Born a slave in the Antebellum South, Douglass knew a thing or two about freedom and bondage. As a child, Douglass learned to read and write by challenging white schoolboys his age to spelling contests. He lost every time at first, but in time, Douglass leveraged his hard-earned mastery of the English language to not only secure his own freedom, but play a crucial role in the eventual liberation of millions of American slaves.

Fast-forward to 2020. Not only are monuments to Douglass’ likeness in jeopardy from the mob, but so are the characteristics that led to his freedom. Competition, hard work, and rugged individualism—qualities that Douglass personified and which led to his own liberation—are all derided as racially exclusive values of “whiteness.”

Recommended by Ricochet Members Created with Sketch. American Architectural Geography: Part II, Form

 

One popular way to approach American architecture is to distinguish between form and style. Form, the thinking goes, involves the large-scale arrangement of elements within a building, whereas style is inherent in applied ornamentation. The placement and sizing of rooms, the positioning of door and window openings, the divisions of a structure’s facade — all these are elements of form. Of course, form can be related to style, as in the case of hip-roofed Italianate buildings designed to resemble the country houses of northern Italy, but the connection isn’t an absolute one. For readers’ sake, I’ll assume that the dichotomy makes sense, and I’ll devote most of this piece to the subject of form. The conversation on style will have to wait for another day.

. . .

Recommended by Ricochet Members Created with Sketch. On Hagia Sophia and Spiritual Reclamation

 
Hagia Sophia without the minarets

As of Friday, July 24, 2020, the Hagia Sophia in Istanbul has been put back into active use as a mosque. As a Christian, I of course mourn this deeply. As a historian, however, the move does not surprise me. Many are the religious sites around the world today that were once worship sites for other deities, for other peoples, and for other mysteries, some barbaric. That historian in me says we should temper our outrage that the conquerors of a land would choose to make what use of that land that they will, for we have done the same ourselves. We should be wary of venting too much indignation over the status of a building lost ere Columbus sailed the ocean-blue and started a chain of losses for the peoples who once dwelt where we now live. In a way, Erdogan was right in his contempt for a foreign opinion on this matter; the Turks rule the roost in Turkey (would that Turkey respected others’ borders and rights as vehemently as he demands for his own country, however, as Cyprus, Syria, Armenia, Bulgaria, and Greece can all attest).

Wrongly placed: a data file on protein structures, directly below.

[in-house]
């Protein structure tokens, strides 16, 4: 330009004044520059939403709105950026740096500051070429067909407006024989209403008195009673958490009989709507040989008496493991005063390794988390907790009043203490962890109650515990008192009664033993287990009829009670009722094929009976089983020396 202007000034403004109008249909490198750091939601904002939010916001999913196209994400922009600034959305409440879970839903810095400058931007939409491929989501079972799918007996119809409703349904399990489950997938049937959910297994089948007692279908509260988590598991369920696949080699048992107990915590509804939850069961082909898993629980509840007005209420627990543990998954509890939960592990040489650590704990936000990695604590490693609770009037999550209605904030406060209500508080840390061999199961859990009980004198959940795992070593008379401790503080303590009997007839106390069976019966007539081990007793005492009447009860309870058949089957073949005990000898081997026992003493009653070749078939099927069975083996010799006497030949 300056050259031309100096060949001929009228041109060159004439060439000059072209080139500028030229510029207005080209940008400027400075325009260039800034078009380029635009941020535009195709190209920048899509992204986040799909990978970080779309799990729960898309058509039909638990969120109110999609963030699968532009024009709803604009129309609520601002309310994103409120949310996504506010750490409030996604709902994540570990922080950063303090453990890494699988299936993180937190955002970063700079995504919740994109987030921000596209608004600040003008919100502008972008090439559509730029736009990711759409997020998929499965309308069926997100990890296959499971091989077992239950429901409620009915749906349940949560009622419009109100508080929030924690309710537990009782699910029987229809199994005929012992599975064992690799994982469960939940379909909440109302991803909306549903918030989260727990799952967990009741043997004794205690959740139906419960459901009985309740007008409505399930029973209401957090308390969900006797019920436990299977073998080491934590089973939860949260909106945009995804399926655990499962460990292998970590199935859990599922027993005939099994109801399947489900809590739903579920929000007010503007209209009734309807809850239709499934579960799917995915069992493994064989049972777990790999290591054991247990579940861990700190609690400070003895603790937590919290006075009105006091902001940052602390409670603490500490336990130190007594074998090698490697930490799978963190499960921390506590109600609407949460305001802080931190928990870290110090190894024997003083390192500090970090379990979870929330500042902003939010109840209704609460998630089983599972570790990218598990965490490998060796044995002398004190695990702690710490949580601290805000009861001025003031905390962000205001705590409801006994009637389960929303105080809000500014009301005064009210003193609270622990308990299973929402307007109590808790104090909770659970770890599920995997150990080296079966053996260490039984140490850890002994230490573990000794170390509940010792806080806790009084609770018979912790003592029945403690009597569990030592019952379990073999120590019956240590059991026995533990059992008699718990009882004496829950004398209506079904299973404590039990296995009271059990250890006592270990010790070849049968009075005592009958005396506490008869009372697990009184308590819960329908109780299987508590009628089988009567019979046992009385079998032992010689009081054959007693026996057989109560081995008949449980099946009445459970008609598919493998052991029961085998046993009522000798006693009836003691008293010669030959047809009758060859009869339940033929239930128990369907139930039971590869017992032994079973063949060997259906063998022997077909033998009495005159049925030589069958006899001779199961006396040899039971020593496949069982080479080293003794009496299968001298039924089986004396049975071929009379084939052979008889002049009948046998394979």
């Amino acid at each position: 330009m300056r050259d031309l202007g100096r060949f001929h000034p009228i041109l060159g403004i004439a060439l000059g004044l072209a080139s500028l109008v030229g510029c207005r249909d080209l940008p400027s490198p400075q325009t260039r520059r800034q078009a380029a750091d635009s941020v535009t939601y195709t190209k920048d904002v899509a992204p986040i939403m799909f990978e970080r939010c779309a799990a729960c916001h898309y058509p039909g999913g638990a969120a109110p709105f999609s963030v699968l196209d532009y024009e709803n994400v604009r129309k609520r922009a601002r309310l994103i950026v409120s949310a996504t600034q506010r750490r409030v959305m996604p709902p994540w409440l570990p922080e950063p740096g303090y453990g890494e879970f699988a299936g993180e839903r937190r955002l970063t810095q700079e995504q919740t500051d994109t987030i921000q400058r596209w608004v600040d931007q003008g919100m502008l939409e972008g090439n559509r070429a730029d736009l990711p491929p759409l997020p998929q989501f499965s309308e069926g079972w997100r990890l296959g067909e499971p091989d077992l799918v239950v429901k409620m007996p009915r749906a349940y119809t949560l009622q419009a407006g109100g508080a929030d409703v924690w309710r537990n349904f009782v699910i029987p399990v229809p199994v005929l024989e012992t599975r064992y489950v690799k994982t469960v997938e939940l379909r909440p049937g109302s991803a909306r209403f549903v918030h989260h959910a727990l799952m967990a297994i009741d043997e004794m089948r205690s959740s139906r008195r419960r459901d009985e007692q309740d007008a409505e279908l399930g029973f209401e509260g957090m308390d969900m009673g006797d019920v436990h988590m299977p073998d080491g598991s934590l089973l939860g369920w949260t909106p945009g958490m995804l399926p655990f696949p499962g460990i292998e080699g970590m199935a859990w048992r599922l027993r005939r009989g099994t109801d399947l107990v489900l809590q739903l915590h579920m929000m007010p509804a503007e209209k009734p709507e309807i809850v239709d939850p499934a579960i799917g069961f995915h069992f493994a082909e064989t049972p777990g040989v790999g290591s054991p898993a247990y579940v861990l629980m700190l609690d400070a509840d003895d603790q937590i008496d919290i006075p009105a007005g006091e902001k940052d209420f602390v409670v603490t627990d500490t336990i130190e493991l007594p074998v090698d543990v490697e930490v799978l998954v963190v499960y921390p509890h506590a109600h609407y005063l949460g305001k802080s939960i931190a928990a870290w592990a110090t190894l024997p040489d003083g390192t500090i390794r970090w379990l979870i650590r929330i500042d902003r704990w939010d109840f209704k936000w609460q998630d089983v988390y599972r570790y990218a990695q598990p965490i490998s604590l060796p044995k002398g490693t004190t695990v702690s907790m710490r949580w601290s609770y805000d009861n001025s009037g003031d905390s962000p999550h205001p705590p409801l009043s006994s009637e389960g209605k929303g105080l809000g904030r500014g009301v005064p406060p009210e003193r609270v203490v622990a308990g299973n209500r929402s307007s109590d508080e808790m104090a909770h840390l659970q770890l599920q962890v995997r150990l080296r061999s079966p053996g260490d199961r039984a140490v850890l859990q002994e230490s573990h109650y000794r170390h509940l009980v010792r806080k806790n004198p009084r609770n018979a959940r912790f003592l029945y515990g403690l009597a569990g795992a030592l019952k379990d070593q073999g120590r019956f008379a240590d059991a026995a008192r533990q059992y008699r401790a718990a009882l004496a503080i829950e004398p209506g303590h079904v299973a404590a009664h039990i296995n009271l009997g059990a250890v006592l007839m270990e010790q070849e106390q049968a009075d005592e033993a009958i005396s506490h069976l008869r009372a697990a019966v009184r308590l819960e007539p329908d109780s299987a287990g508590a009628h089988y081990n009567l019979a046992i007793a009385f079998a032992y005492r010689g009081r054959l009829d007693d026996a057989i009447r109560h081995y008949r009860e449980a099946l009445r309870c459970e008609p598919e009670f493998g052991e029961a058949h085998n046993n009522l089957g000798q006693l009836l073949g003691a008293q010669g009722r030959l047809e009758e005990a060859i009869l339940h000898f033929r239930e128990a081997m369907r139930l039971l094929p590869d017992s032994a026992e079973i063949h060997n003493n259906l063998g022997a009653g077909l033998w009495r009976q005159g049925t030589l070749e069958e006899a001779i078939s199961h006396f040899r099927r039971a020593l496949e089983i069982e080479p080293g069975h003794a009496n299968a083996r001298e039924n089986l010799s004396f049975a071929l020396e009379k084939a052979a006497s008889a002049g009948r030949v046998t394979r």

Recommended by Ricochet Members Created with Sketch. Quote of the Day: “A Profound Failure of Historical Imagination “

 

But it is a species of moral arrogance, not to mention a profound failure of historical imagination, to pass a breathtakingly severe judgment on your forebears, whether near or distant, especially having made no attempt whatsoever to historicize them. And only that same arrogance can then fail to imagine that your descendants, even more bereft of historical awareness than you are, won’t do the same to you, or that there will be no standard left to judge you by—the standard having already been set, today, by you.